Apparently, it’s not just an increasing number of the world’s human population who are being diagnosed with forms of diabetes. Our furry kitty friends are also getting in on the act.
More and more cats are being diagnosed with Type-2 diabetes because they are eating way too much and not getting enough exercise. Today, upwards of every second cat is overweight and not being active enough.
A report from animal insurance firm Agria Dyreforsikring showed that the groups most susceptible are male domesticated house cats. Compared to pure-bred cats, domesticated cats had a 20 percent higher chance of developing diabetes, and the risk is now twice as great among males compared to females.
“A cat that has been diagnosed with diabetes can be treated, but it can be an expensive affair,” said Sonja Karaoglan, the head of Agria Dyreforsikring.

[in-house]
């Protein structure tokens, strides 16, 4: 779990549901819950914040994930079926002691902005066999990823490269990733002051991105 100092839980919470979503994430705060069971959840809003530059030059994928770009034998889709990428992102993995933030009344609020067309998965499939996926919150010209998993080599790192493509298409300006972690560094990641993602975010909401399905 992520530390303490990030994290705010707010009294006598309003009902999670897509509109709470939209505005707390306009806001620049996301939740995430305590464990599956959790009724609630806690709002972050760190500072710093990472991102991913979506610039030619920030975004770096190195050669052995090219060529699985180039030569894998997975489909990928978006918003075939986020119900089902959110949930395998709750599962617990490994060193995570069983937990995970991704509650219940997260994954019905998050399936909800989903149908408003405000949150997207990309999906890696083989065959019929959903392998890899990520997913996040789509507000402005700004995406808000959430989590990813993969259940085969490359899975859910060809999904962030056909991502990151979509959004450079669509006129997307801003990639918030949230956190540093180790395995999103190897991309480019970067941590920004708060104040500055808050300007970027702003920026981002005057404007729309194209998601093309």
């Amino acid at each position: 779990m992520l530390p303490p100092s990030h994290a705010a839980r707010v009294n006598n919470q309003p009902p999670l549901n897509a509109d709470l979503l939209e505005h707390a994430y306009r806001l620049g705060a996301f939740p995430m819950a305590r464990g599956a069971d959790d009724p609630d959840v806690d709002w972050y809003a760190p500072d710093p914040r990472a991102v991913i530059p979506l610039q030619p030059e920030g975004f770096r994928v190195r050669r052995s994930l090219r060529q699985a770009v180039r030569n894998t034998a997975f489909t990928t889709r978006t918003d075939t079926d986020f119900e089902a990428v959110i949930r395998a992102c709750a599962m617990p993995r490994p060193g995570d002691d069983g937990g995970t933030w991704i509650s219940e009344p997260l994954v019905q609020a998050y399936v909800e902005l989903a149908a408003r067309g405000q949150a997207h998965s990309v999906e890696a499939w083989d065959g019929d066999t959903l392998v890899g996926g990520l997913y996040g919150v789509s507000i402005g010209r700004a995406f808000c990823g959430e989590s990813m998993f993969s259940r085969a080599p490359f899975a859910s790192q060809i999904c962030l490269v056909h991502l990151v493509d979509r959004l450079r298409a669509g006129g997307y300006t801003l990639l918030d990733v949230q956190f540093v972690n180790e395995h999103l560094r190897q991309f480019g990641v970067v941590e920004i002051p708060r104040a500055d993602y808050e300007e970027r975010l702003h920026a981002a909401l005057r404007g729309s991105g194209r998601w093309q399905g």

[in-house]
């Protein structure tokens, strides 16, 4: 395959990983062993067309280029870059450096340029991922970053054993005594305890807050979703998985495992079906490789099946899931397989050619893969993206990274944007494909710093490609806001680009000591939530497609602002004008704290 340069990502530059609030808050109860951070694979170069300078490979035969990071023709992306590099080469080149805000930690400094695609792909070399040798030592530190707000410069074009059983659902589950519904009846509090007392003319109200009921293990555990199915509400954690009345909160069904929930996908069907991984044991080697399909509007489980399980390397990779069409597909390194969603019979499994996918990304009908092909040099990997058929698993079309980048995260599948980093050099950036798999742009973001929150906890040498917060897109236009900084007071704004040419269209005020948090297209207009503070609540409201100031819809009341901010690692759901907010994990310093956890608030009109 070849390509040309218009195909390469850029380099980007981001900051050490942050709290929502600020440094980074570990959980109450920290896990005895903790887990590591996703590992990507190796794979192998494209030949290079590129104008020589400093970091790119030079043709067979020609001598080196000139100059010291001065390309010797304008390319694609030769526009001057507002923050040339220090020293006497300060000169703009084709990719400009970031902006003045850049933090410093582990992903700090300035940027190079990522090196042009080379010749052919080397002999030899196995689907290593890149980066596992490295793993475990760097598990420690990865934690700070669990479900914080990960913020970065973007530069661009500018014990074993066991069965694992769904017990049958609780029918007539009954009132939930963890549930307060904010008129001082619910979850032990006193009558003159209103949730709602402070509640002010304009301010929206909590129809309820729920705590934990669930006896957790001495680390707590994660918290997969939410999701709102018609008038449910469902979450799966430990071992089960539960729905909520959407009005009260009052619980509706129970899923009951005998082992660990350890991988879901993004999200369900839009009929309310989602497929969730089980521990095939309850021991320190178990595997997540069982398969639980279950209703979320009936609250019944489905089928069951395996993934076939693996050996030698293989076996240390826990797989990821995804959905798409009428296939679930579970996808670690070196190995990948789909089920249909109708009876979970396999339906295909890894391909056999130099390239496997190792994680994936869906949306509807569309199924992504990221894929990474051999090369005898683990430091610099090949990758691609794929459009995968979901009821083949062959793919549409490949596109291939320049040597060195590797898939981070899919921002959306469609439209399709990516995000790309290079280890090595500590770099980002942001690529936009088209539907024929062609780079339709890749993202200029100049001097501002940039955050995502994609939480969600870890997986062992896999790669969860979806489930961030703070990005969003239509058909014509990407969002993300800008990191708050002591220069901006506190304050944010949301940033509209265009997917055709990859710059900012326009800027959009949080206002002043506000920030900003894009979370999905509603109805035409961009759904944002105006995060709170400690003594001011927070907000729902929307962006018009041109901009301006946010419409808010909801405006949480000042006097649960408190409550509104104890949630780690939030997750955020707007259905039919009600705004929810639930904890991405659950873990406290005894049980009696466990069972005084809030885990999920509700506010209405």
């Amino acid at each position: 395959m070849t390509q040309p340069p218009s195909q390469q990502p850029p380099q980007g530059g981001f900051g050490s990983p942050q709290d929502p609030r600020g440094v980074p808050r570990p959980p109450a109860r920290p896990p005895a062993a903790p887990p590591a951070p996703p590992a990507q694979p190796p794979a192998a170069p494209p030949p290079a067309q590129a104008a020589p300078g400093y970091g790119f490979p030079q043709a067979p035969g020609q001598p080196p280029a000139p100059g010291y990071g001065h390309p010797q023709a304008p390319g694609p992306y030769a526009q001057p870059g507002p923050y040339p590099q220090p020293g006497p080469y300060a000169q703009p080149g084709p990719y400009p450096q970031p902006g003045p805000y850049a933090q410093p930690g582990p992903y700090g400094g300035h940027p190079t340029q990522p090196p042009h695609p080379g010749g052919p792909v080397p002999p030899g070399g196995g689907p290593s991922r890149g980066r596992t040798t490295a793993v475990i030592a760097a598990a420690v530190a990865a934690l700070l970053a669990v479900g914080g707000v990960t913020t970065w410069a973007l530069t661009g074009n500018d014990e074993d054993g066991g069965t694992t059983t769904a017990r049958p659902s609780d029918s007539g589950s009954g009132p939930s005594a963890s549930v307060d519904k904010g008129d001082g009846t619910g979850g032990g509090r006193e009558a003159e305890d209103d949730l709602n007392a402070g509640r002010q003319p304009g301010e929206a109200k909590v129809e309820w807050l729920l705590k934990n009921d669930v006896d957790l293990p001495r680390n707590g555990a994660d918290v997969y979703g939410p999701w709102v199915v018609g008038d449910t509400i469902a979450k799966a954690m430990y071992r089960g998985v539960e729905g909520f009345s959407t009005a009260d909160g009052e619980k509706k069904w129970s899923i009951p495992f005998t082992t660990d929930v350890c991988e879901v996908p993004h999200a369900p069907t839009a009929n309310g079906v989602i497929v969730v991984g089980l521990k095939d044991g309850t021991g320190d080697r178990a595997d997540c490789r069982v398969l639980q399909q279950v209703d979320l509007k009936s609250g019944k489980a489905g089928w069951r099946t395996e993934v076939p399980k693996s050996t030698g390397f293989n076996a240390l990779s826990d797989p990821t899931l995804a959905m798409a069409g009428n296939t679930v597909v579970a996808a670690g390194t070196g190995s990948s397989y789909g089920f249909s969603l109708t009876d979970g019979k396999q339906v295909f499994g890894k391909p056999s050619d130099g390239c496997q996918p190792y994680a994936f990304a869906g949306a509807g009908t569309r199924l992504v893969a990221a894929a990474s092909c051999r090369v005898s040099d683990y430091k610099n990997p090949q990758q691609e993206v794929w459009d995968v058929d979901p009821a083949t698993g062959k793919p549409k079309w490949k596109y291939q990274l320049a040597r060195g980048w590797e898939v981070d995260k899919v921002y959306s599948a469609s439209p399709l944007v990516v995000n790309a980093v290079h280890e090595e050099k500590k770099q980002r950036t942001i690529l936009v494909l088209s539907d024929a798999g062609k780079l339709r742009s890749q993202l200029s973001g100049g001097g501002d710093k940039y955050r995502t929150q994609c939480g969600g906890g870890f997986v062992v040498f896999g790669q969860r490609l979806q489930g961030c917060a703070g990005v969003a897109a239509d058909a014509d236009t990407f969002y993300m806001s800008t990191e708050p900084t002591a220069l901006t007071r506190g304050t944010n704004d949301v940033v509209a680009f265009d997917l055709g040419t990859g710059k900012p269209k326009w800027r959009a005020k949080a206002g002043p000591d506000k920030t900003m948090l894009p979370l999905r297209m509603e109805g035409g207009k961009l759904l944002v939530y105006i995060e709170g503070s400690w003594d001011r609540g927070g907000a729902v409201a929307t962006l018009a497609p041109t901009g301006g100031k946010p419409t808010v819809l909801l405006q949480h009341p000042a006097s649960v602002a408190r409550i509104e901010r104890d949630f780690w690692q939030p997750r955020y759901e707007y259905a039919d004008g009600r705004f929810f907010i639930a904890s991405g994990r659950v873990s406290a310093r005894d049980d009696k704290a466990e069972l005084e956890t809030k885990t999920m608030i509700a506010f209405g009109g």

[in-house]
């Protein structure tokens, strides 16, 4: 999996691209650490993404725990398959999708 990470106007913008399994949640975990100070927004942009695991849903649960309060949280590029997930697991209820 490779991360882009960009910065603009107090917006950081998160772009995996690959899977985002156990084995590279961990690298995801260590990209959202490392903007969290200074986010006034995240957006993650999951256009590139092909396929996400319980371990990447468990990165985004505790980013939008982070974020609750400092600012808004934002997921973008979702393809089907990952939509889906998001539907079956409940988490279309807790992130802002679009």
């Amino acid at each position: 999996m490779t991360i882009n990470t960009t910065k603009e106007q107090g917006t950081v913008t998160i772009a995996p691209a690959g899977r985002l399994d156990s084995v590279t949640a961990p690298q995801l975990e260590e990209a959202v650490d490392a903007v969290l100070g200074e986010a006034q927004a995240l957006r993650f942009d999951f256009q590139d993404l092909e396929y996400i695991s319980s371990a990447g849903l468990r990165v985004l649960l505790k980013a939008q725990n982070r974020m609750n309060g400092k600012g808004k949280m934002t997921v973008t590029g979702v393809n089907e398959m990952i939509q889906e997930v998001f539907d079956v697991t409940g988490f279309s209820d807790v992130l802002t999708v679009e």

“The treatment demands patience, special diets and, in most cases, insulin injections. So unfortunately, we see many people without animal insurance who choose to put their cats down.”
The report revealed that certain breeds of cats – the Sacred Birman, Russian Blue, Norwegian Forest Cat and Abyssinian – are considered high-risk breeds, while the Bengal, Birman, Persian, Ragdoll and British Shorthair are low-risk breeds.
A cat with diabetes will drink and urinate much more than usual and tend to lose weight despite eating normally.
Tips for avoiding diabetes in your kitty:
– Make sure your cat doesn’t become too overweight
– Activate your cat so that it gets plenty of exercise every day
– In some cases wet food can be better than dry food. Wet feed contains more water and can more quickly make the cat feel like it isn’t hungry anymore. But there is a greater risk of tartar accumulating on the cat’s teeth from the wet-food.
– Control what your cat eats. Give it portions of food rather than just constantly putting food more out
– Avoid giving the cat human food – table food often contains more fat and more carbohydrates than cat food.